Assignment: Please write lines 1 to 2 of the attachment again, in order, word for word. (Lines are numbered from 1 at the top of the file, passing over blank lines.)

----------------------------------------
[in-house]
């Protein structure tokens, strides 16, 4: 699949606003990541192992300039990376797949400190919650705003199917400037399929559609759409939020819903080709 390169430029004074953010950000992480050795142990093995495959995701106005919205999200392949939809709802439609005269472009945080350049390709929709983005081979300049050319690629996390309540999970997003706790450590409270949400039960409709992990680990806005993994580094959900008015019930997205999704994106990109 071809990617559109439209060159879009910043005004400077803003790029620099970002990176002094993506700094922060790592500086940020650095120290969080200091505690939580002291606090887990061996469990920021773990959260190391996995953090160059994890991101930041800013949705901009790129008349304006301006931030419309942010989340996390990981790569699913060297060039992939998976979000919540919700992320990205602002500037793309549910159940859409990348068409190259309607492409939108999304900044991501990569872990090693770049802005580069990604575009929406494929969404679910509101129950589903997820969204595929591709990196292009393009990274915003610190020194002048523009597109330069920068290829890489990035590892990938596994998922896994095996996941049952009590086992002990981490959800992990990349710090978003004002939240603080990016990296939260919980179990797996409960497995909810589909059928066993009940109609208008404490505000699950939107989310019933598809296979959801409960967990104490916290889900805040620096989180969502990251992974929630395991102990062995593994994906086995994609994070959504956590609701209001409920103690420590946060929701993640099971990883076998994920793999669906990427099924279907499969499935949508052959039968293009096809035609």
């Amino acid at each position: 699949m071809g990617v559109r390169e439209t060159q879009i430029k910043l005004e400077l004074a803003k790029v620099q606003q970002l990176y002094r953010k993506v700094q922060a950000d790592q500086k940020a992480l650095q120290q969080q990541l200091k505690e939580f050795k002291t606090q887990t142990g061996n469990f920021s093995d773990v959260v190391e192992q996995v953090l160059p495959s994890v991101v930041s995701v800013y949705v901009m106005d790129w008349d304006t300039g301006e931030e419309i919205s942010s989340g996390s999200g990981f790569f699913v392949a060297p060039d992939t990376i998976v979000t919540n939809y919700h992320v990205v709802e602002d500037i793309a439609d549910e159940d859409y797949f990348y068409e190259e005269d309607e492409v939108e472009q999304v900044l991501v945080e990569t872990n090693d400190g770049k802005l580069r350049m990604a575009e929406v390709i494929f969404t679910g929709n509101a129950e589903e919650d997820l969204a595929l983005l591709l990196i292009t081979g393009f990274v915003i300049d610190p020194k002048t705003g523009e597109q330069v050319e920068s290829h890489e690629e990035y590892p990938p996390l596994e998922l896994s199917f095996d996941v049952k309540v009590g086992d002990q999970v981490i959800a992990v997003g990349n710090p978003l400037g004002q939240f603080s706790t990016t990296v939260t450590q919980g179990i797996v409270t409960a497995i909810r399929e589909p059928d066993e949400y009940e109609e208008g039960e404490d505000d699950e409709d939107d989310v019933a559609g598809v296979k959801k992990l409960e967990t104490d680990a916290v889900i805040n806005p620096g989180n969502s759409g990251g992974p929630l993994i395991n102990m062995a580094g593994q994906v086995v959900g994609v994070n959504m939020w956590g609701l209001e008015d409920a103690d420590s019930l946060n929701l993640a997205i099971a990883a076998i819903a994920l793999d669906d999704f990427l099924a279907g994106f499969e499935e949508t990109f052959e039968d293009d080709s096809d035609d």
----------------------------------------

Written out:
[in-house]
């Protein structure tokens, strides 16, 4: 699949606003990541192992300039990376797949400190919650705003199917400037399929559609759409939020819903080709 390169430029004074953010950000992480050795142990093995495959995701106005919205999200392949939809709802439609005269472009945080350049390709929709983005081979300049050319690629996390309540999970997003706790450590409270949400039960409709992990680990806005993994580094959900008015019930997205999704994106990109 071809990617559109439209060159879009910043005004400077803003790029620099970002990176002094993506700094922060790592500086940020650095120290969080200091505690939580002291606090887990061996469990920021773990959260190391996995953090160059994890991101930041800013949705901009790129008349304006301006931030419309942010989340996390990981790569699913060297060039992939998976979000919540919700992320990205602002500037793309549910159940859409990348068409190259309607492409939108999304900044991501990569872990090693770049802005580069990604575009929406494929969404679910509101129950589903997820969204595929591709990196292009393009990274915003610190020194002048523009597109330069920068290829890489990035590892990938596994998922896994095996996941049952009590086992002990981490959800992990990349710090978003004002939240603080990016990296939260919980179990797996409960497995909810589909059928066993009940109609208008404490505000699950939107989310019933598809296979959801409960967990104490916290889900805040620096989180969502990251992974929630395991102990062995593994994906086995994609994070959504956590609701209001409920103690420590946060929701993640099971990883076998994920793999669906990427099924279907499969499935949508052959039968293009096809035609």